Hormones Act through Specific High Affinity Cellular Receptors

As we saw in Chapter 12, all hormones act through highly specific receptors in hormone-sensitive target cells, to which the hormones bind with high affinity (see Fig. 12-2). Each cell type has its own combination of hormone receptors, which define the range of its hormone responsiveness. Moreover, two cell types with the same type of receptor may have different intracellular targets of hormone action and thus may respond differently to the same hormone. The specificity of hormone action results from structural complementarity between the hormone and its receptor; this interaction is extremely selective, so structurally similar hormones can have different effects. The high affinity of the interaction allows cells to respond to very low concentrations of hormone. In the design of drugs intended to intervene in hormonal regulation, we need to know the relative specificity and affinity of the drug and the natural hormone. Recall that hormone-receptor interactions can be quantified by Scatchard analysis (see Box 12-1), which, under favorable conditions, yields a quantitative measure of affinity (the dissociation constant for the complex) and the number of hormone-binding sites in a preparation of receptor.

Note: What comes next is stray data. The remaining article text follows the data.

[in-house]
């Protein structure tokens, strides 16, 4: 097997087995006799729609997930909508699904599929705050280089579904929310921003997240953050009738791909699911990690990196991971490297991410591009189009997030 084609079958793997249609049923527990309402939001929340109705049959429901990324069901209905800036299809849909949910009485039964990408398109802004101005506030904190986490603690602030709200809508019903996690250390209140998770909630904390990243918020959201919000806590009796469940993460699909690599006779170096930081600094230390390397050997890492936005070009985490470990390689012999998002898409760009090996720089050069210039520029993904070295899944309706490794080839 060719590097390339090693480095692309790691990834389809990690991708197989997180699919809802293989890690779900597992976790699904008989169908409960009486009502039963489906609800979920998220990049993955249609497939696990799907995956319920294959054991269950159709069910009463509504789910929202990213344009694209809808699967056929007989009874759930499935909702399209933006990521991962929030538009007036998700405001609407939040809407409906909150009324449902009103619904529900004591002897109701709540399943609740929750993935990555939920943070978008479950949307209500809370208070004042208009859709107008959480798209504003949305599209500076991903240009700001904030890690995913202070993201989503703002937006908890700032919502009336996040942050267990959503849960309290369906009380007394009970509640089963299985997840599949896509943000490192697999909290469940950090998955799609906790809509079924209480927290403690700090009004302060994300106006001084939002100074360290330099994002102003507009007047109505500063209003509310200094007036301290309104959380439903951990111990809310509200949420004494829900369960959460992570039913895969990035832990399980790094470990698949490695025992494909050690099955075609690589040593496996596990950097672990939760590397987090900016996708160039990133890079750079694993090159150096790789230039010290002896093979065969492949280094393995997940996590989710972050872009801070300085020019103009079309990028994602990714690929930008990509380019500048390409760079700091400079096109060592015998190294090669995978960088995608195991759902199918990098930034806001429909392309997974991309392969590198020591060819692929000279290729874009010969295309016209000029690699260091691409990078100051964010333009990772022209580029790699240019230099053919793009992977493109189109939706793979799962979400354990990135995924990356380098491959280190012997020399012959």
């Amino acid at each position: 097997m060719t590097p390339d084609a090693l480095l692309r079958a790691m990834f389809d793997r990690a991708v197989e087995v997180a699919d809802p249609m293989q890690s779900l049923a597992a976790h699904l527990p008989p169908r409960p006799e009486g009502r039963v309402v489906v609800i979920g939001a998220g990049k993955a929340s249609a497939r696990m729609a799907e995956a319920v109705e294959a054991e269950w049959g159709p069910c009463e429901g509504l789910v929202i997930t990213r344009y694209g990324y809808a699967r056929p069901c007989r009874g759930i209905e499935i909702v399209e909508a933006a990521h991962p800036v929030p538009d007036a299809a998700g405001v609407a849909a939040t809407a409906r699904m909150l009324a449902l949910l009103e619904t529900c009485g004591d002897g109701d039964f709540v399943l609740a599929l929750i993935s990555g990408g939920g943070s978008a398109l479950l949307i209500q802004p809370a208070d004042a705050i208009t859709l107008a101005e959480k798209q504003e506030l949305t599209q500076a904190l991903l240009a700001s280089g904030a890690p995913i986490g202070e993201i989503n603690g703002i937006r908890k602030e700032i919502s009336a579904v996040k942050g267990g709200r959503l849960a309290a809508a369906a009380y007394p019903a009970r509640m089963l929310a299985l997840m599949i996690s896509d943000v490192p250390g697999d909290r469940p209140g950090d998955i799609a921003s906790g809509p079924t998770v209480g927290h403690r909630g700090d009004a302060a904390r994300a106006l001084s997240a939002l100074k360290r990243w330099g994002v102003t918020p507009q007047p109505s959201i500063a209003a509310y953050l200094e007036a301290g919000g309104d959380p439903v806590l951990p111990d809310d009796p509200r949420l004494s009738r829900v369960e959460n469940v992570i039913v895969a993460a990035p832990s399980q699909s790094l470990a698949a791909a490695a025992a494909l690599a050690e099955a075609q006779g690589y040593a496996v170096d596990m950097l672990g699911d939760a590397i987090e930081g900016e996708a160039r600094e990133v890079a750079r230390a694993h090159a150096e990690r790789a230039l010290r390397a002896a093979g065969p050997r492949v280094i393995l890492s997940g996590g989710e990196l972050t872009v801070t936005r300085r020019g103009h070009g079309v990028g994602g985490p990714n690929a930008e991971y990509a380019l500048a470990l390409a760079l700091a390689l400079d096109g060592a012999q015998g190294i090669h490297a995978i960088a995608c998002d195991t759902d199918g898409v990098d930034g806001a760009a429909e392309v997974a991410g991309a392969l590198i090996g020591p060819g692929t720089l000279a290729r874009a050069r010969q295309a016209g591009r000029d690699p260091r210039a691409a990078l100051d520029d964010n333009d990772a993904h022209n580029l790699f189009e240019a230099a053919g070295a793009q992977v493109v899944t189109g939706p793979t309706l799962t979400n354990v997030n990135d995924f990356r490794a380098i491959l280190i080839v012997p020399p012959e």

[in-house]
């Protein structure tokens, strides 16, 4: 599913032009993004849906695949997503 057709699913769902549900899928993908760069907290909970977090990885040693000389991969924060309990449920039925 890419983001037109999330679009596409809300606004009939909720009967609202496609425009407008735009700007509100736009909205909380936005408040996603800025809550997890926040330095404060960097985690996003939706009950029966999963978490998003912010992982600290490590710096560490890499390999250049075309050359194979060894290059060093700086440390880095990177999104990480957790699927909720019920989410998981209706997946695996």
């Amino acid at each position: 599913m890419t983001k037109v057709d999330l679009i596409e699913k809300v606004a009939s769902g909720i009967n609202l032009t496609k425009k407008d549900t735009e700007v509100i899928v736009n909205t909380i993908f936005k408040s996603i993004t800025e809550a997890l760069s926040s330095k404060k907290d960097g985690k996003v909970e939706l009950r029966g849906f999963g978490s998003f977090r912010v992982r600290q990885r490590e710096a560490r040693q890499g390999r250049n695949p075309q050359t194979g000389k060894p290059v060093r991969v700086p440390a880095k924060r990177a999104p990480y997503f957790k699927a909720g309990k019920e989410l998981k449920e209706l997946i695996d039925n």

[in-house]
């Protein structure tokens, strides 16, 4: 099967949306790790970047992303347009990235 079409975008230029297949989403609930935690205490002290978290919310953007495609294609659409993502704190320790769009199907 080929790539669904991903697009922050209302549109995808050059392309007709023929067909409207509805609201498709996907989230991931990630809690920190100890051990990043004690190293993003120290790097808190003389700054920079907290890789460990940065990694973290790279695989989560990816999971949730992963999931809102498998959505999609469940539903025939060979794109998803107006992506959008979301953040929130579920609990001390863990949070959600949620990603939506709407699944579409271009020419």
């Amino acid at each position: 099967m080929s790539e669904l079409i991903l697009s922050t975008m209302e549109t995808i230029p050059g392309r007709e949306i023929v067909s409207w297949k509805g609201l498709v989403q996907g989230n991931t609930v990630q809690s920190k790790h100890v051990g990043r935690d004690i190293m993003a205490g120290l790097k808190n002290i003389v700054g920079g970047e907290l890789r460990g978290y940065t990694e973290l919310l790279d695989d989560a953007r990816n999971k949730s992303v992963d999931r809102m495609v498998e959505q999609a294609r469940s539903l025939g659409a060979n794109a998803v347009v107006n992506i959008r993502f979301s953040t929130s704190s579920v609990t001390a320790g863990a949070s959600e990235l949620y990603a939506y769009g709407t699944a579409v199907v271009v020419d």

Roger Guillemin

Andrew V. Schally

Roger Guillemin

Andrew V. Schally

Rosalyn S. Yalow

Radiolabeled hormone

Antibody

Antibody

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